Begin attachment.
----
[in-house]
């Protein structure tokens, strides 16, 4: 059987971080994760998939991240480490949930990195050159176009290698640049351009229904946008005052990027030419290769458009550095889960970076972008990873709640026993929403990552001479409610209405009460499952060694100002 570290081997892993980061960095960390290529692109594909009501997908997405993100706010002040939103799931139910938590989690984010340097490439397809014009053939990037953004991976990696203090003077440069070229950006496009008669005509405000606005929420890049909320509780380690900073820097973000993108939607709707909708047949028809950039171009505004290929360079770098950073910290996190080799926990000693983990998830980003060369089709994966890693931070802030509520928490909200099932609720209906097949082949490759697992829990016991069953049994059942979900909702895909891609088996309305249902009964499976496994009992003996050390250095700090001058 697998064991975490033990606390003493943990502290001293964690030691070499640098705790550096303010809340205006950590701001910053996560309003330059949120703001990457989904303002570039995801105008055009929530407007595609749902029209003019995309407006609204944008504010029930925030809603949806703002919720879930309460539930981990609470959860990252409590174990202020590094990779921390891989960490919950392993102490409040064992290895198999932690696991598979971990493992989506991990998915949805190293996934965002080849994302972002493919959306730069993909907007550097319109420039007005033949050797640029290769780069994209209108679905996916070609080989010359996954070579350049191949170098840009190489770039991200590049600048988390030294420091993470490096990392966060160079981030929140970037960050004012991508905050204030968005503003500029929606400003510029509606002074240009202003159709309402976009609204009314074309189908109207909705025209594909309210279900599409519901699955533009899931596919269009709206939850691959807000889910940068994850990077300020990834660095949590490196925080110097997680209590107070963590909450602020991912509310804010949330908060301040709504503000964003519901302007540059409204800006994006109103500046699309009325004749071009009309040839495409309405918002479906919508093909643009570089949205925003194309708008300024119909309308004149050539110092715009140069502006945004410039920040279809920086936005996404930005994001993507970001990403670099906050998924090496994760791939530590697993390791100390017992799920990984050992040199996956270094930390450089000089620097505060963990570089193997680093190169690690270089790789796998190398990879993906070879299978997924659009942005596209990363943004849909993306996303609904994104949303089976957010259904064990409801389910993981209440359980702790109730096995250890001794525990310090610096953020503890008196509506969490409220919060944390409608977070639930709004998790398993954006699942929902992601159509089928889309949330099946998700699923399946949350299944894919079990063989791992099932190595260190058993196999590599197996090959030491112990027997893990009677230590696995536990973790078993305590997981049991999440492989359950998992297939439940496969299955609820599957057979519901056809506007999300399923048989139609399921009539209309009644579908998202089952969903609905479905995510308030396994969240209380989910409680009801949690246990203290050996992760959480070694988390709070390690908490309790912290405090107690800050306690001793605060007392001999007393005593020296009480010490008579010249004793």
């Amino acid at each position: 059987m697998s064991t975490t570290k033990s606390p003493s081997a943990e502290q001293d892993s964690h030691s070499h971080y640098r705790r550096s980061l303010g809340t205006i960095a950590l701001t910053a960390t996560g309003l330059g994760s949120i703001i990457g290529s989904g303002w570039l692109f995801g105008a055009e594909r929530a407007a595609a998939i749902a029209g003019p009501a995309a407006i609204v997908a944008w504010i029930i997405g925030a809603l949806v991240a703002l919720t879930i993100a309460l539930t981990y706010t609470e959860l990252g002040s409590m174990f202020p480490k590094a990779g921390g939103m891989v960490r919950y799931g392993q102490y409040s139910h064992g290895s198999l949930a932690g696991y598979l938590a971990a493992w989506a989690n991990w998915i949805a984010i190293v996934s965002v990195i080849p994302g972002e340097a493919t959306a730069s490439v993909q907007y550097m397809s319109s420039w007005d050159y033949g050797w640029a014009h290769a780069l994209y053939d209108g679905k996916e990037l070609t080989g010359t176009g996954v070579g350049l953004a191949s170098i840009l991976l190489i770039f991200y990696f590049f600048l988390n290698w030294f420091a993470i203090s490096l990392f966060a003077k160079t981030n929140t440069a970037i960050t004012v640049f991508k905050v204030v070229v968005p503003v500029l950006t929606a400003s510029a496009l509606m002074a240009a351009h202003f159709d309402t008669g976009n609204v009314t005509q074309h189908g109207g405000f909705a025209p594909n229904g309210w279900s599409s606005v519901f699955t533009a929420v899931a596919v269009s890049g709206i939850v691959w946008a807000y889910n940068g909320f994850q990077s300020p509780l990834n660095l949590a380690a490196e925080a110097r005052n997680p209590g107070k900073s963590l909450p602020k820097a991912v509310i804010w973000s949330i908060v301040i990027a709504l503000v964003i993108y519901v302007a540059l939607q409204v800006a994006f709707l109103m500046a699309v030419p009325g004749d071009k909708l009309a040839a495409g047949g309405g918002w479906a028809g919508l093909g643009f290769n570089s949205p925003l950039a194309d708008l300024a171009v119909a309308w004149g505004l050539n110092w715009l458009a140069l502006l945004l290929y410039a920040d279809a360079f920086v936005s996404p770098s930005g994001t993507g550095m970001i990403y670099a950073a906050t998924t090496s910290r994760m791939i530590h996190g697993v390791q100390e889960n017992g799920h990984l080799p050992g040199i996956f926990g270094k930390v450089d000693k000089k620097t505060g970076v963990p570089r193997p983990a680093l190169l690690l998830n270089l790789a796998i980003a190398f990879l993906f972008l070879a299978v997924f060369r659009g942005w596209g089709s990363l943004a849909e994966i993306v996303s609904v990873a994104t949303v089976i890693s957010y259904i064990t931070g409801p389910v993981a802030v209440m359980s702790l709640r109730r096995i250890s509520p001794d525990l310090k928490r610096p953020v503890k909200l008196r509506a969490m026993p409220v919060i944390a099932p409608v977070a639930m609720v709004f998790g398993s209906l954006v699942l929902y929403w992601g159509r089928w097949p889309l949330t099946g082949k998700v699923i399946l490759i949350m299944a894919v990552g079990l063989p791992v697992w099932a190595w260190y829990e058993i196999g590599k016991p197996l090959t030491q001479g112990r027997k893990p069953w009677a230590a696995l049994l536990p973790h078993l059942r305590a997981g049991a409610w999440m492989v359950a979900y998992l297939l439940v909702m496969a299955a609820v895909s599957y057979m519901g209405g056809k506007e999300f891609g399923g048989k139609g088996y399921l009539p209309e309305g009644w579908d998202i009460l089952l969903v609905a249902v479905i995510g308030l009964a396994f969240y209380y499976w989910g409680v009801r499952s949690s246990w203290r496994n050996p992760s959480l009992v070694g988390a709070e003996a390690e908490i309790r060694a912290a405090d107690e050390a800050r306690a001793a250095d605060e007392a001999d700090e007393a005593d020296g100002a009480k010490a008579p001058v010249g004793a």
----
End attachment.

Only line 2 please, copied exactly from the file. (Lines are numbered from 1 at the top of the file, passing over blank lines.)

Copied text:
């Protein structure tokens, strides 16, 4: 059987971080994760998939991240480490949930990195050159176009290698640049351009229904946008005052990027030419290769458009550095889960970076972008990873709640026993929403990552001479409610209405009460499952060694100002 570290081997892993980061960095960390290529692109594909009501997908997405993100706010002040939103799931139910938590989690984010340097490439397809014009053939990037953004991976990696203090003077440069070229950006496009008669005509405000606005929420890049909320509780380690900073820097973000993108939607709707909708047949028809950039171009505004290929360079770098950073910290996190080799926990000693983990998830980003060369089709994966890693931070802030509520928490909200099932609720209906097949082949490759697992829990016991069953049994059942979900909702895909891609088996309305249902009964499976496994009992003996050390250095700090001058 697998064991975490033990606390003493943990502290001293964690030691070499640098705790550096303010809340205006950590701001910053996560309003330059949120703001990457989904303002570039995801105008055009929530407007595609749902029209003019995309407006609204944008504010029930925030809603949806703002919720879930309460539930981990609470959860990252409590174990202020590094990779921390891989960490919950392993102490409040064992290895198999932690696991598979971990493992989506991990998915949805190293996934965002080849994302972002493919959306730069993909907007550097319109420039007005033949050797640029290769780069994209209108679905996916070609080989010359996954070579350049191949170098840009190489770039991200590049600048988390030294420091993470490096990392966060160079981030929140970037960050004012991508905050204030968005503003500029929606400003510029509606002074240009202003159709309402976009609204009314074309189908109207909705025209594909309210279900599409519901699955533009899931596919269009709206939850691959807000889910940068994850990077300020990834660095949590490196925080110097997680209590107070963590909450602020991912509310804010949330908060301040709504503000964003519901302007540059409204800006994006109103500046699309009325004749071009009309040839495409309405918002479906919508093909643009570089949205925003194309708008300024119909309308004149050539110092715009140069502006945004410039920040279809920086936005996404930005994001993507970001990403670099906050998924090496994760791939530590697993390791100390017992799920990984050992040199996956270094930390450089000089620097505060963990570089193997680093190169690690270089790789796998190398990879993906070879299978997924659009942005596209990363943004849909993306996303609904994104949303089976957010259904064990409801389910993981209440359980702790109730096995250890001794525990310090610096953020503890008196509506969490409220919060944390409608977070639930709004998790398993954006699942929902992601159509089928889309949330099946998700699923399946949350299944894919079990063989791992099932190595260190058993196999590599197996090959030491112990027997893990009677230590696995536990973790078993305590997981049991999440492989359950998992297939439940496969299955609820599957057979519901056809506007999300399923048989139609399921009539209309009644579908998202089952969903609905479905995510308030396994969240209380989910409680009801949690246990203290050996992760959480070694988390709070390690908490309790912290405090107690800050306690001793605060007392001999007393005593020296009480010490008579010249004793």